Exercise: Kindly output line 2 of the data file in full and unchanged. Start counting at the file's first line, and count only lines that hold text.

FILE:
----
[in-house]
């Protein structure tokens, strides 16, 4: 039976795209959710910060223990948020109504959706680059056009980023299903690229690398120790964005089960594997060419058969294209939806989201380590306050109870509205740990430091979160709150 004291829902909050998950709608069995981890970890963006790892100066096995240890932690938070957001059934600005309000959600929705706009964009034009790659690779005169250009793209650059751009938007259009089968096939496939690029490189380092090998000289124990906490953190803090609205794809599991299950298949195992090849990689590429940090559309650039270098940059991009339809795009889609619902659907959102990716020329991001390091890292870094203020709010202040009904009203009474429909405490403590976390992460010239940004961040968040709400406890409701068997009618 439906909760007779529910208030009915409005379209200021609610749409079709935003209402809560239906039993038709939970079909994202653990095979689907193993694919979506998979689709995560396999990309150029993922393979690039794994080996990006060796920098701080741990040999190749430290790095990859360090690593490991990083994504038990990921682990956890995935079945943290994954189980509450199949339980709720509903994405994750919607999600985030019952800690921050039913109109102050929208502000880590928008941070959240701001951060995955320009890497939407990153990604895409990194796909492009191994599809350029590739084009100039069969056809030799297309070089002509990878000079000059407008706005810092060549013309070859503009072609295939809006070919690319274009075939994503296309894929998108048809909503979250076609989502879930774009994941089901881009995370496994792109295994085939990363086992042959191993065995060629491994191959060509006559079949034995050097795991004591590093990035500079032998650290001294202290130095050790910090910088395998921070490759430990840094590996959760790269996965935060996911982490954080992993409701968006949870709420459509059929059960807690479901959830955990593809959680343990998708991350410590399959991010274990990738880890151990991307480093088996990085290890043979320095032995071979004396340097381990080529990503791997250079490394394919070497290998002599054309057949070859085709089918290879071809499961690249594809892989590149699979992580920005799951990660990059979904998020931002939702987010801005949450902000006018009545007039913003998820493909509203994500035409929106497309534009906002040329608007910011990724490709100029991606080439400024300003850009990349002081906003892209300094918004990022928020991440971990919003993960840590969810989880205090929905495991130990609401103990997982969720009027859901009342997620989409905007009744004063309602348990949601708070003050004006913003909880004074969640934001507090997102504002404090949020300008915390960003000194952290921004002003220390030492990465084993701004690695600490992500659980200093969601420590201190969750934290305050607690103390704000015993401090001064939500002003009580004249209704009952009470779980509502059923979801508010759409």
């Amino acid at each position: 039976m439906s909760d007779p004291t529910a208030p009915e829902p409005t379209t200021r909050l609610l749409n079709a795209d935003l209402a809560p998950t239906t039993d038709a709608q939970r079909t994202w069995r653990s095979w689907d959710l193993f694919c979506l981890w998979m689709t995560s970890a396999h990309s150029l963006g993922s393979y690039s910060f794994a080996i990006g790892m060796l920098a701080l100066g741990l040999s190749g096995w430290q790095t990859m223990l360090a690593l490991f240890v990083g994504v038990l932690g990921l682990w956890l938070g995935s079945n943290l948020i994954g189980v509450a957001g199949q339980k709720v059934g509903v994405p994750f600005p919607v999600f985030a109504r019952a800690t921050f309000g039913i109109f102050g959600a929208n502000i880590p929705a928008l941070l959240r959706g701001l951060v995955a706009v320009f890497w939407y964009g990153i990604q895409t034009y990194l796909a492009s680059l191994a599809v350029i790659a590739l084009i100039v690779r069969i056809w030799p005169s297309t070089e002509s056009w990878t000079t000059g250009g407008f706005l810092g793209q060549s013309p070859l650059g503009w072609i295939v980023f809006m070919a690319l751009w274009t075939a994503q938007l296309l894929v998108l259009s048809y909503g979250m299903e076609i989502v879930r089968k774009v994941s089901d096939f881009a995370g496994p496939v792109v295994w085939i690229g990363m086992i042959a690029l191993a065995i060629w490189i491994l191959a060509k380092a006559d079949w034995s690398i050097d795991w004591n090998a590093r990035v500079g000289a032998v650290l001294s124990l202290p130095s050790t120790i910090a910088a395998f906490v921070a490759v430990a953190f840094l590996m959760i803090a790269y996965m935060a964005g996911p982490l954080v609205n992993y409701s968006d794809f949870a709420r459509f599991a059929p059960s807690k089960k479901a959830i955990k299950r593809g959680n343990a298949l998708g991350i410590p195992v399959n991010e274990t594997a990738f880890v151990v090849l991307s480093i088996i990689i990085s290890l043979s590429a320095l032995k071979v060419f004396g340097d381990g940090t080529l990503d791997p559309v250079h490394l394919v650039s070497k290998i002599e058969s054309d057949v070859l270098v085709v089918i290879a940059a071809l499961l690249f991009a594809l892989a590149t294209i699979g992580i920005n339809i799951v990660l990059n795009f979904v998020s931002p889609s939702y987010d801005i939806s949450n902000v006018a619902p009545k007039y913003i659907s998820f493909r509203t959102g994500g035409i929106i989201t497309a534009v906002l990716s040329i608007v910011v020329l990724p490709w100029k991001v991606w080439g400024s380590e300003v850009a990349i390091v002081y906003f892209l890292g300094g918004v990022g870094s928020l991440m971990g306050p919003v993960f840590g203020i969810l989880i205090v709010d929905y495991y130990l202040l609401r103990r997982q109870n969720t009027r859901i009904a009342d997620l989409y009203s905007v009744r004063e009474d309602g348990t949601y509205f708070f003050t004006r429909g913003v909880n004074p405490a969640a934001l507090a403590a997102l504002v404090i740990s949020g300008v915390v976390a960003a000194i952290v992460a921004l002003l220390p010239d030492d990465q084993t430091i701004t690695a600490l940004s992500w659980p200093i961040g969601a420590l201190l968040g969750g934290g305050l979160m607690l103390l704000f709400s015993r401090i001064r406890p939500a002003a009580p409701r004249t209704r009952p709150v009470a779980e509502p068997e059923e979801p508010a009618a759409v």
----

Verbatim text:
């Protein structure tokens, strides 16, 4: 039976795209959710910060223990948020109504959706680059056009980023299903690229690398120790964005089960594997060419058969294209939806989201380590306050109870509205740990430091979160709150 004291829902909050998950709608069995981890970890963006790892100066096995240890932690938070957001059934600005309000959600929705706009964009034009790659690779005169250009793209650059751009938007259009089968096939496939690029490189380092090998000289124990906490953190803090609205794809599991299950298949195992090849990689590429940090559309650039270098940059991009339809795009889609619902659907959102990716020329991001390091890292870094203020709010202040009904009203009474429909405490403590976390992460010239940004961040968040709400406890409701068997009618 439906909760007779529910208030009915409005379209200021609610749409079709935003209402809560239906039993038709939970079909994202653990095979689907193993694919979506998979689709995560396999990309150029993922393979690039794994080996990006060796920098701080741990040999190749430290790095990859360090690593490991990083994504038990990921682990956890995935079945943290994954189980509450199949339980709720509903994405994750919607999600985030019952800690921050039913109109102050929208502000880590928008941070959240701001951060995955320009890497939407990153990604895409990194796909492009191994599809350029590739084009100039069969056809030799297309070089002509990878000079000059407008706005810092060549013309070859503009072609295939809006070919690319274009075939994503296309894929998108048809909503979250076609989502879930774009994941089901881009995370496994792109295994085939990363086992042959191993065995060629491994191959060509006559079949034995050097795991004591590093990035500079032998650290001294202290130095050790910090910088395998921070490759430990840094590996959760790269996965935060996911982490954080992993409701968006949870709420459509059929059960807690479901959830955990593809959680343990998708991350410590399959991010274990990738880890151990991307480093088996990085290890043979320095032995071979004396340097381990080529990503791997250079490394394919070497290998002599054309057949070859085709089918290879071809499961690249594809892989590149699979992580920005799951990660990059979904998020931002939702987010801005949450902000006018009545007039913003998820493909509203994500035409929106497309534009906002040329608007910011990724490709100029991606080439400024300003850009990349002081906003892209300094918004990022928020991440971990919003993960840590969810989880205090929905495991130990609401103990997982969720009027859901009342997620989409905007009744004063309602348990949601708070003050004006913003909880004074969640934001507090997102504002404090949020300008915390960003000194952290921004002003220390030492990465084993701004690695600490992500659980200093969601420590201190969750934290305050607690103390704000015993401090001064939500002003009580004249209704009952009470779980509502059923979801508010759409």